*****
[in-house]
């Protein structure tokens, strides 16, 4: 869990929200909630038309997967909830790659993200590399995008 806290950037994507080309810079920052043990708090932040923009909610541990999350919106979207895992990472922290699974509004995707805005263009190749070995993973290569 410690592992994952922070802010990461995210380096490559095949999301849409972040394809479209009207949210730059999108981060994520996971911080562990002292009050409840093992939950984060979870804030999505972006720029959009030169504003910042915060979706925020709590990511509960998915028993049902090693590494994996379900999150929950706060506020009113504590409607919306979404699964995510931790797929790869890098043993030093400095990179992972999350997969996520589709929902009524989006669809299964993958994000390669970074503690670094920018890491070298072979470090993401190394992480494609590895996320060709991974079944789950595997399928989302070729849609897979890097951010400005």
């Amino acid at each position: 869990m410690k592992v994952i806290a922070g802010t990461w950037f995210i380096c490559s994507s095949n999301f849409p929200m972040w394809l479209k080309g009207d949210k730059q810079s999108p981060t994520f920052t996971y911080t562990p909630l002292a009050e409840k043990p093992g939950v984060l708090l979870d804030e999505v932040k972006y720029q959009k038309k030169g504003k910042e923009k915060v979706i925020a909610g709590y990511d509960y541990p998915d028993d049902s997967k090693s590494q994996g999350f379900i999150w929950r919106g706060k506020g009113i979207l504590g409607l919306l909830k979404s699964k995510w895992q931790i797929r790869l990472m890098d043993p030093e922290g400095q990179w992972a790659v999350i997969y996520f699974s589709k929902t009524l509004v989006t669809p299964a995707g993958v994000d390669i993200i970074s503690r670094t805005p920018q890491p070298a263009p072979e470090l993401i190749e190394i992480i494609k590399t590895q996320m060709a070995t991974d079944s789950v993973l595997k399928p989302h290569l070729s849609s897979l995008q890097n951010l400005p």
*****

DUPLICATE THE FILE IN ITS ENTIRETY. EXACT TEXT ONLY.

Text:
[in-house]
């Protein structure tokens, strides 16, 4: 869990929200909630038309997967909830790659993200590399995008 806290950037994507080309810079920052043990708090932040923009909610541990999350919106979207895992990472922290699974509004995707805005263009190749070995993973290569 410690592992994952922070802010990461995210380096490559095949999301849409972040394809479209009207949210730059999108981060994520996971911080562990002292009050409840093992939950984060979870804030999505972006720029959009030169504003910042915060979706925020709590990511509960998915028993049902090693590494994996379900999150929950706060506020009113504590409607919306979404699964995510931790797929790869890098043993030093400095990179992972999350997969996520589709929902009524989006669809299964993958994000390669970074503690670094920018890491070298072979470090993401190394992480494609590895996320060709991974079944789950595997399928989302070729849609897979890097951010400005």
């Amino acid at each position: 869990m410690k592992v994952i806290a922070g802010t990461w950037f995210i380096c490559s994507s095949n999301f849409p929200m972040w394809l479209k080309g009207d949210k730059q810079s999108p981060t994520f920052t996971y911080t562990p909630l002292a009050e409840k043990p093992g939950v984060l708090l979870d804030e999505v932040k972006y720029q959009k038309k030169g504003k910042e923009k915060v979706i925020a909610g709590y990511d509960y541990p998915d028993d049902s997967k090693s590494q994996g999350f379900i999150w929950r919106g706060k506020g009113i979207l504590g409607l919306l909830k979404s699964k995510w895992q931790i797929r790869l990472m890098d043993p030093e922290g400095q990179w992972a790659v999350i997969y996520f699974s589709k929902t009524l509004v989006t669809p299964a995707g993958v994000d390669i993200i970074s503690r670094t805005p920018q890491p070298a263009p072979e470090l993401i190749e190394i992480i494609k590399t590895q996320m060709a070995t991974d079944s789950v993973l595997k399928p989302h290569l070729s849609s897979l995008q890097n951010l400005p």